In her last column as NPR Ombudsman, Alicia Shepard credited NPR for demonstrating a commitment to transparency and accountability by employing a journalist as an internal critic of its news coverage.
“They say this is the loneliest job in the newsroom – the public thinks you are a shill for NPR and NPR employees think you are an internal affairs investigative unit,” she wrote. “Often I’ve felt a bit like a security guard at a private party. Just my presence – and fear of being named in a column – may help to keep folks working hard to live up to the ethics and journalism standards that NPR has established.”
Since taking the job in 2008, Shepard has critiqued NPR’s journalism during a period of audience growth, service expansion, and the upper-management upheaval sparked by the October 2010 firing of news analyst Juan Williams.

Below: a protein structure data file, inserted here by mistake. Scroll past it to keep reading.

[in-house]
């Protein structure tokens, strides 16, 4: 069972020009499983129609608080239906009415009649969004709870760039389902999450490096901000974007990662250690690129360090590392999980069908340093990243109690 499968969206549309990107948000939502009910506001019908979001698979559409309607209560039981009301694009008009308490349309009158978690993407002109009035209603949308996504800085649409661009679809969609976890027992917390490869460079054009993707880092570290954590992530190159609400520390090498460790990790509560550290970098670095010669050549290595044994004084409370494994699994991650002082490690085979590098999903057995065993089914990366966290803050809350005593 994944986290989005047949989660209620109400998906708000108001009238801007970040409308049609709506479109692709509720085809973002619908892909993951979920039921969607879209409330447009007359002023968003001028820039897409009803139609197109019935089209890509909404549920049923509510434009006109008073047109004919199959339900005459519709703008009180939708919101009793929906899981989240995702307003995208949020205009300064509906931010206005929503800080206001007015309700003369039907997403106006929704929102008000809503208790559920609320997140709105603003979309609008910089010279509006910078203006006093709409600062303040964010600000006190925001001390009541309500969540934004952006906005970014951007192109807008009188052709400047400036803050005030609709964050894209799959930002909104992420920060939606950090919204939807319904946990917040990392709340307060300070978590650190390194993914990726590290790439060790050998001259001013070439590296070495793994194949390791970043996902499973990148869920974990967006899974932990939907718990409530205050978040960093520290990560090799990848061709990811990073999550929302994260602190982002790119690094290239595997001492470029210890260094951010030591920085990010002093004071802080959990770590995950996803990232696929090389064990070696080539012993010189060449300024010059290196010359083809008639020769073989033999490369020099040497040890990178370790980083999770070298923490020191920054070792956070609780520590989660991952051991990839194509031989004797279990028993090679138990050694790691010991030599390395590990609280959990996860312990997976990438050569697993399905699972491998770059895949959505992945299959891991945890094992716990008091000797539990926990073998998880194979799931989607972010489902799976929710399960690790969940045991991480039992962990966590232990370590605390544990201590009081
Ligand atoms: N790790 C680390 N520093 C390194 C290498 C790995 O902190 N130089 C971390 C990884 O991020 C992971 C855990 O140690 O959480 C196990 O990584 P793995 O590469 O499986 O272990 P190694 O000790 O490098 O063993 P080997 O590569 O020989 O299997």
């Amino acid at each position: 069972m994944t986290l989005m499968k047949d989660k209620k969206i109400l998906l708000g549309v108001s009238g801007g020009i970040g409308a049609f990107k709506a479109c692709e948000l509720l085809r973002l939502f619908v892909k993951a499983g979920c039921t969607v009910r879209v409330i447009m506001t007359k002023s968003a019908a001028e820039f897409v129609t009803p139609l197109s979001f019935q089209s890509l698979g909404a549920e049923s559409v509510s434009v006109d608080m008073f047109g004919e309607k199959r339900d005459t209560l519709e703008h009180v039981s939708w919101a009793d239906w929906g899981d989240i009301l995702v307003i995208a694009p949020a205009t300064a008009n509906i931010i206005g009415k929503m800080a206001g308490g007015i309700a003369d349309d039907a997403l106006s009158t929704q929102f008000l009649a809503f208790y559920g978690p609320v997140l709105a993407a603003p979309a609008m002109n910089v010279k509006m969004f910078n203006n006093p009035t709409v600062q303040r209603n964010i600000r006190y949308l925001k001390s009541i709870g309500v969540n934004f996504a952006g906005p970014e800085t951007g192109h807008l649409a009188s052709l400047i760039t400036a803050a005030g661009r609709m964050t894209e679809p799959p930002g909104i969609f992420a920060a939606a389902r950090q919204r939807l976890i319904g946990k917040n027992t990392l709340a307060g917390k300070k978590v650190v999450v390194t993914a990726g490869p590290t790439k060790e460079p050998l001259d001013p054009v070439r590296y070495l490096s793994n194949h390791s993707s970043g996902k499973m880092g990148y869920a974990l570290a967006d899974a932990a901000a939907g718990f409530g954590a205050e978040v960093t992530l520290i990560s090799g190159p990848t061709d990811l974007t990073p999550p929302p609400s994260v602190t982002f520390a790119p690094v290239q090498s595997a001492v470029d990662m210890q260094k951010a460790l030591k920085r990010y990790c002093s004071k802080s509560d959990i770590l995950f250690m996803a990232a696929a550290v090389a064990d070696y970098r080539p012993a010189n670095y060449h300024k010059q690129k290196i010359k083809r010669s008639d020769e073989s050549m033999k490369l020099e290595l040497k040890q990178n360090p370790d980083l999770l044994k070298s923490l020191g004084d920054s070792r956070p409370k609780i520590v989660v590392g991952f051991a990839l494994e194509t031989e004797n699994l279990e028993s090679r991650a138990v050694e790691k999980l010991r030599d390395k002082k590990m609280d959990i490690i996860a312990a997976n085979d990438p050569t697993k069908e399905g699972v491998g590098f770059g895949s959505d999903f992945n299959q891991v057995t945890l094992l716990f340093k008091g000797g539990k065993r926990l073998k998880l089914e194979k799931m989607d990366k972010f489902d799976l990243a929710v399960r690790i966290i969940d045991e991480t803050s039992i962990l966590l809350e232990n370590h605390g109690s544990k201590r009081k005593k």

Her biggest regret from her tenure as Ombudsman, Shepard told Columbia Journalism Review in a recent Q&A, was not pushing NPR’s leadership harder to address the conflicts created by Juan Williams’ dual roles as an NPR analyst and Fox News pundit:
“I saw the value of Juan Williams to NPR, but it just seemed that there was never a clear understanding of what his role was. By October of 2010, I felt that it really had become an untenable situation and difficult for him to straddle the role of being more of a provocateur on Fox and a straight news analyst on NPR.”